List mutation and shared structure
Lists are mutable data structures, which defines that we can actually modifies the values stored in their components. We do this by using element-selection statement, like a on the left-hand side of an assignment expression. So, the assignment
a = -3
assigns the second element of a to be -3. In more detail, the left-hand side of this expression
We have permanently modified the list named a.
We will defines the consequences of the mutability of lists; programs that change list structure can become very confusing, but you can always work your way through what is happening by drawing out the memory diagrams.Continuing the previous samples, let us remind that a is bound directly to a pointer to a list (or a sequence of memory cells), and think about what occurs if we do:
Now, we can reference parts of the list through b, and even modifies the list structure that way:
>>> b = 1
Notice that, because a and b point to the similar list, modifying b changes a!
This situation is called aliasing : the name b has become an alias for a. Aliasing may be useful, but it may also cause problems, because you can inadvertently modify b (by passing it into a procedure that changes one of its structured statement, for example) when it is very important to you to keep a unmodi?ed.
Another important way to change a list is to add or change components. We will show adding elements to the end of a data structure, but look the Python documentation for more functions on lists. This statement
memory sequence), b is modified too. This is a side effect of the aliasing between a and b:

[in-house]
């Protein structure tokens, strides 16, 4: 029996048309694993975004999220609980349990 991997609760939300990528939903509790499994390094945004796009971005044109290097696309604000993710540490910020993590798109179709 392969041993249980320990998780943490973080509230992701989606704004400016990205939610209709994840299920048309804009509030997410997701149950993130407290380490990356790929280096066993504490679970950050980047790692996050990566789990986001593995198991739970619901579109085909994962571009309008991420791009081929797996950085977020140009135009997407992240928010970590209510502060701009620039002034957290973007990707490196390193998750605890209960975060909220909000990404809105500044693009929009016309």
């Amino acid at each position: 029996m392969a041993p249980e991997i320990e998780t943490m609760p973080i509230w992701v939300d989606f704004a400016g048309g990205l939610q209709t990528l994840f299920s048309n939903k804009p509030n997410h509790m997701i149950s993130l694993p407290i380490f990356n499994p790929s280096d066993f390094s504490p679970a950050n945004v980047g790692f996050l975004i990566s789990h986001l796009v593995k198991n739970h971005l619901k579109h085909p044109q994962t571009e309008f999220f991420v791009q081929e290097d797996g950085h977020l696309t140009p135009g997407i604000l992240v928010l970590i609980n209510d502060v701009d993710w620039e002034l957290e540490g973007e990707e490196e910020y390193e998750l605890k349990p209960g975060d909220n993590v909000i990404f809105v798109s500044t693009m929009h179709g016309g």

[2, -3, 1, 9]
Often, it will be important to make a fresh copy of a list so that you can change it without affecting the original one. Here are two similar types to make a copy (use whichever one you can remember):
>>> c = list(a)
>>> c = a[:]
Here is a sample of the memory at this position:
Now, if we change a component of c, it does not affect a (or b!):
>>> c = 100
[100, -3, 1, 9]
[2, -3, 1, 9]
We can create crazy lists that share file within a single list:
>>> f = [1, 2, 3]
>>> g = [1, f, [f]]
If you want to add an element to a list and get a new copy at the similar time, you may do
>>> a + 
The + operator makes a new list that contains the elements of both of its arguments, but does not give any top-level files. All of our functions of copying only work reliably if your lists do not have other lists, because it only copies single level of list. So example, if we did:
It is clear that if we were to modify f, it would alter h, so this is not a completely fresh copy. If you have to copy deep structures, that is, to create a copy not only of the top level list structure, but of the lists of any structures that list has, and the lists those lists has, etc., you will have to use the Python copy.deepcopy method.